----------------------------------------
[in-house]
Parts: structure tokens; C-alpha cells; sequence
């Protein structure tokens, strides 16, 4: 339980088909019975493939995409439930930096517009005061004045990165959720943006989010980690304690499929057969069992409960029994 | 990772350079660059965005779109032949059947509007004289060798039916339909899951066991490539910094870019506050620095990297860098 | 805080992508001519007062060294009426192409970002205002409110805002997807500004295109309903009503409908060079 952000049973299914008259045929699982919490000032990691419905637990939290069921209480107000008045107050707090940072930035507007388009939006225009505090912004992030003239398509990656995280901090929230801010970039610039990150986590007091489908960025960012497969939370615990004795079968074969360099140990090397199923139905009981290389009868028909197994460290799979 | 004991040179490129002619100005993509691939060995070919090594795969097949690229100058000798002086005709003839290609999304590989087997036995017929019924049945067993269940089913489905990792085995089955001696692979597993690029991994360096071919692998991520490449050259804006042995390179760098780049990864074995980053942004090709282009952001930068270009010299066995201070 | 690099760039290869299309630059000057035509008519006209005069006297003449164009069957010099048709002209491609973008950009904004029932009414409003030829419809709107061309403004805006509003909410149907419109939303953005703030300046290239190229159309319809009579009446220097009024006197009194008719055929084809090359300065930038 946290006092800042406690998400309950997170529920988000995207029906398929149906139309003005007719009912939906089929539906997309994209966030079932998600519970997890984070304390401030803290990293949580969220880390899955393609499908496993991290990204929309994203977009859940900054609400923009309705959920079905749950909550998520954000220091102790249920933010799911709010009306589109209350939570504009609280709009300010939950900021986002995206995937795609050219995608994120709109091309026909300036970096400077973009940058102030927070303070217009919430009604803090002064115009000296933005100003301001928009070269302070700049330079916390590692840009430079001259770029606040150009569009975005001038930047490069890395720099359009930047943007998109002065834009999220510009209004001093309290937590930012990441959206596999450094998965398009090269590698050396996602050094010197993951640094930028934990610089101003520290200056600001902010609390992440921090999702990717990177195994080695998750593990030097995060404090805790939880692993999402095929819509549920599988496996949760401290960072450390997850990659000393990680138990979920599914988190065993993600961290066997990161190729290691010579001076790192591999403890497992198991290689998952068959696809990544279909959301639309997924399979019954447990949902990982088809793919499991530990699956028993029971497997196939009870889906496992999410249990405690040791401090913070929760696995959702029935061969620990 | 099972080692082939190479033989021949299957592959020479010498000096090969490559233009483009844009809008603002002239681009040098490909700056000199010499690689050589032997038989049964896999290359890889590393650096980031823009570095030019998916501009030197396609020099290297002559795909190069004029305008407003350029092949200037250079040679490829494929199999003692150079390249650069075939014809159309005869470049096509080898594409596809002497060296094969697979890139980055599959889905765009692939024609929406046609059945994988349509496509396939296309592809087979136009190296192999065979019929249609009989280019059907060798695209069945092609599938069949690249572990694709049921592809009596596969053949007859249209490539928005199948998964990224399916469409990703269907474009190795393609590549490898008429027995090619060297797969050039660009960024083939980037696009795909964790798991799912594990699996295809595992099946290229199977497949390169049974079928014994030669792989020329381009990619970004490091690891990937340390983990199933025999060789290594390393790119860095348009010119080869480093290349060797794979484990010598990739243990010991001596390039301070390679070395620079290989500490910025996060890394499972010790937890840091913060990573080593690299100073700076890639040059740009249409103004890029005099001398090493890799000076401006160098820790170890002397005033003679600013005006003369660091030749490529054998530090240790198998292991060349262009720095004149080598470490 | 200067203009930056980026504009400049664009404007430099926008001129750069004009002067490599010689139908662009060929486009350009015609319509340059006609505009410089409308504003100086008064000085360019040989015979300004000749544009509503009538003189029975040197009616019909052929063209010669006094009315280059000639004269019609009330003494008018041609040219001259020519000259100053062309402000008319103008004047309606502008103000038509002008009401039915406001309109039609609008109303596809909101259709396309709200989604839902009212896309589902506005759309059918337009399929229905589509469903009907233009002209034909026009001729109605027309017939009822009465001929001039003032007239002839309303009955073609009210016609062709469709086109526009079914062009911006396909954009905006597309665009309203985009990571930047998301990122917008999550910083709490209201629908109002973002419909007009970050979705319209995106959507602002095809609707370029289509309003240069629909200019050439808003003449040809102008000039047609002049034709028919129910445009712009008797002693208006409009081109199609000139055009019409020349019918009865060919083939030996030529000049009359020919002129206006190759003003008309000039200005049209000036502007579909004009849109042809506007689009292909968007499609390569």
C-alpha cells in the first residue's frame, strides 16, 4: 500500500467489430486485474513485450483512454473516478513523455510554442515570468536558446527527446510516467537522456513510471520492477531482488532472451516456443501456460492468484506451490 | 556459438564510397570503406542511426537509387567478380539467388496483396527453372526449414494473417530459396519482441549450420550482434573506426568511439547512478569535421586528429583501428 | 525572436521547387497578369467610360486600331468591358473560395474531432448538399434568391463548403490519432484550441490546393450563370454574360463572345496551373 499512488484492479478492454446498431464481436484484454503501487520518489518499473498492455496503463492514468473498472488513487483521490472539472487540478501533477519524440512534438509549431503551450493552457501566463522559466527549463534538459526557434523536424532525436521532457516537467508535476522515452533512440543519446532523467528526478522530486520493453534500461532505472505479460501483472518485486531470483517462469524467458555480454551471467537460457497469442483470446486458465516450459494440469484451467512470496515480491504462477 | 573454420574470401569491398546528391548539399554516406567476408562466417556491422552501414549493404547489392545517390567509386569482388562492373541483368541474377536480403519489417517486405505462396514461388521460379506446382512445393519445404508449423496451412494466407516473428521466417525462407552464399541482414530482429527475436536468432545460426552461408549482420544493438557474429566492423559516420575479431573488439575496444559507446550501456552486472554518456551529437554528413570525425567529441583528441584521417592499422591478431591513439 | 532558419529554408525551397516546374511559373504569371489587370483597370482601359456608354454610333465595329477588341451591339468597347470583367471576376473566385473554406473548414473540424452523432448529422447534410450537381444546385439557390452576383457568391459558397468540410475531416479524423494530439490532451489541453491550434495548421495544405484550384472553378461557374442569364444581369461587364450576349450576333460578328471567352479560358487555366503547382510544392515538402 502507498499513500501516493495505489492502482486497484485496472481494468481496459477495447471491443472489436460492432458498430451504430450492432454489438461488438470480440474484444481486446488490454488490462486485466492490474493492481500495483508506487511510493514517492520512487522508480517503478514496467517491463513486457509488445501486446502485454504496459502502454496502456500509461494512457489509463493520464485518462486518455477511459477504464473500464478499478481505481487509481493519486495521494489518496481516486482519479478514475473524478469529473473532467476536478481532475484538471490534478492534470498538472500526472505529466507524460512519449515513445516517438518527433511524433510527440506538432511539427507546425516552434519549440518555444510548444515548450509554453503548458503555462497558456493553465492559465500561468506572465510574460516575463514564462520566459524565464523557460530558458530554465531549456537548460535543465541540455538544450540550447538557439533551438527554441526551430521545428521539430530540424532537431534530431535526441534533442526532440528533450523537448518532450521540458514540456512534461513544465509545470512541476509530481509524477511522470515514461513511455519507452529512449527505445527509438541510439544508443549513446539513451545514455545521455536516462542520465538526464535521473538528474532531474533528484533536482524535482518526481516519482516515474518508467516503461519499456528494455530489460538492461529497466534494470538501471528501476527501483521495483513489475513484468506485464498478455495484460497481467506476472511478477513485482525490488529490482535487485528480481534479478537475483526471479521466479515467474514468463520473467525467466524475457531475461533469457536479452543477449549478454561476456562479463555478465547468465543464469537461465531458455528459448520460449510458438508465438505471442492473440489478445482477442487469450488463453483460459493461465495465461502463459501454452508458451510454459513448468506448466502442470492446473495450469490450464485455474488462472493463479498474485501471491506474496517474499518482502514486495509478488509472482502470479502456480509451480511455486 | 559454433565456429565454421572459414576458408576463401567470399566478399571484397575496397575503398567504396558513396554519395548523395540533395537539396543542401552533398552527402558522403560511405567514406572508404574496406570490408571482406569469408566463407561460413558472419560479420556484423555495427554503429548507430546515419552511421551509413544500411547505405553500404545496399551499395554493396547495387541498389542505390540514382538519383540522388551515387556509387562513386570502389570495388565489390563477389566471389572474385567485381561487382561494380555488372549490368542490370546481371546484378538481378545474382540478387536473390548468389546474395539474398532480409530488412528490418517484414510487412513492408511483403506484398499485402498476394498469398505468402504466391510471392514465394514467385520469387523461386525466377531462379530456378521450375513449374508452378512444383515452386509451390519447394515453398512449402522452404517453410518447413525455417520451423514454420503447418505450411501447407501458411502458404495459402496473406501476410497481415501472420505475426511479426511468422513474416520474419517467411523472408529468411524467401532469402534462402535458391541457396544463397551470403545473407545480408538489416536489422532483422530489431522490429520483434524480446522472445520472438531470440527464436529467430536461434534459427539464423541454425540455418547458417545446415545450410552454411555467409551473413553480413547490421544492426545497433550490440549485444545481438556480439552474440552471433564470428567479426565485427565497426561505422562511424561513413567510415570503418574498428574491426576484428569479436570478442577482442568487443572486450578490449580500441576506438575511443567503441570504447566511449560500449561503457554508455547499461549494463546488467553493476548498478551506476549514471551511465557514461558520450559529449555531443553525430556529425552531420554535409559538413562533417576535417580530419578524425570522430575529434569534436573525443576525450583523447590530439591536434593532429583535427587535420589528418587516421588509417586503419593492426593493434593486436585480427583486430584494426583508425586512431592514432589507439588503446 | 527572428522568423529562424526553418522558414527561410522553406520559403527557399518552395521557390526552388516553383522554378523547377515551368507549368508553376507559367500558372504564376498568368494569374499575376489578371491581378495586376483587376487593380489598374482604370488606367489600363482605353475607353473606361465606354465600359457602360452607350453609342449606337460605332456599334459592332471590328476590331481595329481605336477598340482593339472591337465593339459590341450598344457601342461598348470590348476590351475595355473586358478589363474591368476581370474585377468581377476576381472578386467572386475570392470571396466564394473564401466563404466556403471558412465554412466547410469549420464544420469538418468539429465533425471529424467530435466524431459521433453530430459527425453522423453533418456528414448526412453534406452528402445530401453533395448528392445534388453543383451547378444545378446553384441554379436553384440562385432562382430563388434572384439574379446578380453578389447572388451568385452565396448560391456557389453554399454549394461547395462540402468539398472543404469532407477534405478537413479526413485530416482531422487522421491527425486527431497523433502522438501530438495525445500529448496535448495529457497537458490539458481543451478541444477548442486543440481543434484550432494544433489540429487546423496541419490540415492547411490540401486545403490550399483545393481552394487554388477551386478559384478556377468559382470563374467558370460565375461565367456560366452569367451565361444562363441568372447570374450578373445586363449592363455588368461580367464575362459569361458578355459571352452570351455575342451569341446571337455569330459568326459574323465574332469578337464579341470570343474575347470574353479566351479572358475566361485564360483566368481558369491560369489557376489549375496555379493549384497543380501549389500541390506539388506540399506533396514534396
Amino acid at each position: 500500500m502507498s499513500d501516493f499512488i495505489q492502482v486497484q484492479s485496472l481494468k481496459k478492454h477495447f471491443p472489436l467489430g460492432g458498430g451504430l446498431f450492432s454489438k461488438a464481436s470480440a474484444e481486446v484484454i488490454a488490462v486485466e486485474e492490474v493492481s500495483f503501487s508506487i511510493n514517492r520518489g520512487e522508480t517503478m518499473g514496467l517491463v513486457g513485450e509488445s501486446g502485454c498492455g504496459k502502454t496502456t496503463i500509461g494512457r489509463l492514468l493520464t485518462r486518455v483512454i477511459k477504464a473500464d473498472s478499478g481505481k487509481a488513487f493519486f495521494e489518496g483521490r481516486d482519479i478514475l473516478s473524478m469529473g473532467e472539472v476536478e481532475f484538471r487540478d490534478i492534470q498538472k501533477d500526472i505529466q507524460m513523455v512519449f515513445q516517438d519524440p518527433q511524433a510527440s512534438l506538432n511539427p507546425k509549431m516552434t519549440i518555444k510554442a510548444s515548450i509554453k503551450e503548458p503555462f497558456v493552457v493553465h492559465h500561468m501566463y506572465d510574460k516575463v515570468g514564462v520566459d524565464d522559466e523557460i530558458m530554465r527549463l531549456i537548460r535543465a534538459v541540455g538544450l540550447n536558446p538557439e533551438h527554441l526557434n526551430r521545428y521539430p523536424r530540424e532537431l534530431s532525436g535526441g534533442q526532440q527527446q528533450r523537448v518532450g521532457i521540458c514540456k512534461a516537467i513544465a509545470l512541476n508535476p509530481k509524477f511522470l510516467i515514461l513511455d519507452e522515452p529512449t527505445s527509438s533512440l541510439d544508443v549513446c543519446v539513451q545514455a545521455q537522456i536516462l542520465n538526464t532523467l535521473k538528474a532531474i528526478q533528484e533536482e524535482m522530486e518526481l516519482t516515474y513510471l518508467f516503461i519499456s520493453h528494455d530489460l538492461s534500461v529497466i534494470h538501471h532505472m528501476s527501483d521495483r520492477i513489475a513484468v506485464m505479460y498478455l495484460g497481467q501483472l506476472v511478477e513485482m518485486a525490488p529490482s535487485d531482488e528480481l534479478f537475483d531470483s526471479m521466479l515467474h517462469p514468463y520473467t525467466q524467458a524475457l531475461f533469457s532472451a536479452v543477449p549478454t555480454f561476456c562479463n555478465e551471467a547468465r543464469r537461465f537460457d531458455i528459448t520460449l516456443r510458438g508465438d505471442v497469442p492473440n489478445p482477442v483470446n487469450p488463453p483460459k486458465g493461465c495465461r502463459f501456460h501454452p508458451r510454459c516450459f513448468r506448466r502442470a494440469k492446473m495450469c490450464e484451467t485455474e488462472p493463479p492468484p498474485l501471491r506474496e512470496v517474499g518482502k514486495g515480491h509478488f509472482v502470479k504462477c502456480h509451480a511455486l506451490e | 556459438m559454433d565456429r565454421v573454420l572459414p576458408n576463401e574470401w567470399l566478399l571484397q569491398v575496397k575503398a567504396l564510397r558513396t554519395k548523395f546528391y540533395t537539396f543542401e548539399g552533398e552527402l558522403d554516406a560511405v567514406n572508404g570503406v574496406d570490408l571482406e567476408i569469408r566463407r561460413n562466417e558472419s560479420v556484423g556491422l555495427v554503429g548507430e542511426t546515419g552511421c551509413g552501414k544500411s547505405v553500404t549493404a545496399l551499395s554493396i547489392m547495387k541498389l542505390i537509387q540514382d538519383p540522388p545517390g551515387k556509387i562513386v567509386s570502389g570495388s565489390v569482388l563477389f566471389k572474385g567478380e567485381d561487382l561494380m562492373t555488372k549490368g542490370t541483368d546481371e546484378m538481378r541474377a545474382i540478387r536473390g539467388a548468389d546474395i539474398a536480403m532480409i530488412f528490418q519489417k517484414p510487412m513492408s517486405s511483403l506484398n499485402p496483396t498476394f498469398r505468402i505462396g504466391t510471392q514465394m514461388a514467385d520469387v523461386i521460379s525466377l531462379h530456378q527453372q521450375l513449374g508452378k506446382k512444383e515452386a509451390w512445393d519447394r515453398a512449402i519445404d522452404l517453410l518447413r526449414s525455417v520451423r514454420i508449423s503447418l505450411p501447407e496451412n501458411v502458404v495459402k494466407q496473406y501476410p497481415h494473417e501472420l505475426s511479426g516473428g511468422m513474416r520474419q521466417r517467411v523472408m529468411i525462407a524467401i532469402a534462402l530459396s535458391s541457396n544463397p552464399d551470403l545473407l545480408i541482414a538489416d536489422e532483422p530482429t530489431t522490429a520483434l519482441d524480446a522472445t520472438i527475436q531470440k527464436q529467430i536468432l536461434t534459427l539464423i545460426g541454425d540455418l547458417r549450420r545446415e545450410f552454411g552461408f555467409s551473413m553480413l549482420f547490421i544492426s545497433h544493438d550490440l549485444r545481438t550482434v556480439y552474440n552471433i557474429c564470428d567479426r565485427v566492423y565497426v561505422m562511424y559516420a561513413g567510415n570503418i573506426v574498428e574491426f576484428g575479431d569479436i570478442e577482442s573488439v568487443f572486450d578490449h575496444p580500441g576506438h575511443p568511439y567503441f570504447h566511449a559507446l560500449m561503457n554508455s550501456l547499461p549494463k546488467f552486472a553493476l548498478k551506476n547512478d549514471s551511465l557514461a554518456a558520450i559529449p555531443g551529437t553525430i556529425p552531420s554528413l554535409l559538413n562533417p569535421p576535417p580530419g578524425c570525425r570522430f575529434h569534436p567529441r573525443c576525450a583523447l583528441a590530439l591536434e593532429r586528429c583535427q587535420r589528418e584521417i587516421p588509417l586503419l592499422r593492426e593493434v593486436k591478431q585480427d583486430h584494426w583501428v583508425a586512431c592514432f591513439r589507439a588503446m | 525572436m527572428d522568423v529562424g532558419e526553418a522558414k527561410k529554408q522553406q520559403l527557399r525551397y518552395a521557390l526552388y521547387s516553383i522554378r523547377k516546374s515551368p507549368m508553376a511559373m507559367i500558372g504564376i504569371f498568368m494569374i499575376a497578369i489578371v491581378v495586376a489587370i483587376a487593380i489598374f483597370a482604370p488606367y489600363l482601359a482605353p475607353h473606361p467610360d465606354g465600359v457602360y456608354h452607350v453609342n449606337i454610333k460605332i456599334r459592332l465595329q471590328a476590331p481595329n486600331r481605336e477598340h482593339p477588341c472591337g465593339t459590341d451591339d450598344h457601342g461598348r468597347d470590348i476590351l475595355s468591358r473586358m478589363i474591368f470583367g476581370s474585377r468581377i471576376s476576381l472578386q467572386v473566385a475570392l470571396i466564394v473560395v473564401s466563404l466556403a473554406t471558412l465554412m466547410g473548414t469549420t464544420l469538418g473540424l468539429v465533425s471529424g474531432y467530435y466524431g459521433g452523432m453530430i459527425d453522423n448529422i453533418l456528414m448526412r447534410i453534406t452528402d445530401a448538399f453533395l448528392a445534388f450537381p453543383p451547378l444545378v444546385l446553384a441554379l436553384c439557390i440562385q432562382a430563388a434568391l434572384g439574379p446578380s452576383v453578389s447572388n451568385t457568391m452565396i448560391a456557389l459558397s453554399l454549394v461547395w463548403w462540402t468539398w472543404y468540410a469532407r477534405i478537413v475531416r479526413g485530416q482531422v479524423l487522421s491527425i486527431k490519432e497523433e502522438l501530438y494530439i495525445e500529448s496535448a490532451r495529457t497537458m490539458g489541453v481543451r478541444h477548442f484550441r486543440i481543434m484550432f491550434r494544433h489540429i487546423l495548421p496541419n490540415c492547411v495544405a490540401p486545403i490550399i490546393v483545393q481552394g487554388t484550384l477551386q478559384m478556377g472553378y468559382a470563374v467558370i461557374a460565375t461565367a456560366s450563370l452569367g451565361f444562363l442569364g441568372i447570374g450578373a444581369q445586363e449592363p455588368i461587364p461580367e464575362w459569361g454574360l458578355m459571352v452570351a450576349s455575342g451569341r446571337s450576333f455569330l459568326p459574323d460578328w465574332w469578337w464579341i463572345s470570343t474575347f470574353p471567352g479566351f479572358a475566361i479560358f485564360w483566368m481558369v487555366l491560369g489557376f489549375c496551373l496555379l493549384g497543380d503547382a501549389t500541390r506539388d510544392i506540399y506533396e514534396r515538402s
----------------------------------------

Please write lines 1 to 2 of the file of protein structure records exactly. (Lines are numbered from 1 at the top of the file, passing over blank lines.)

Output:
[in-house]
Parts: structure tokens; C-alpha cells; sequence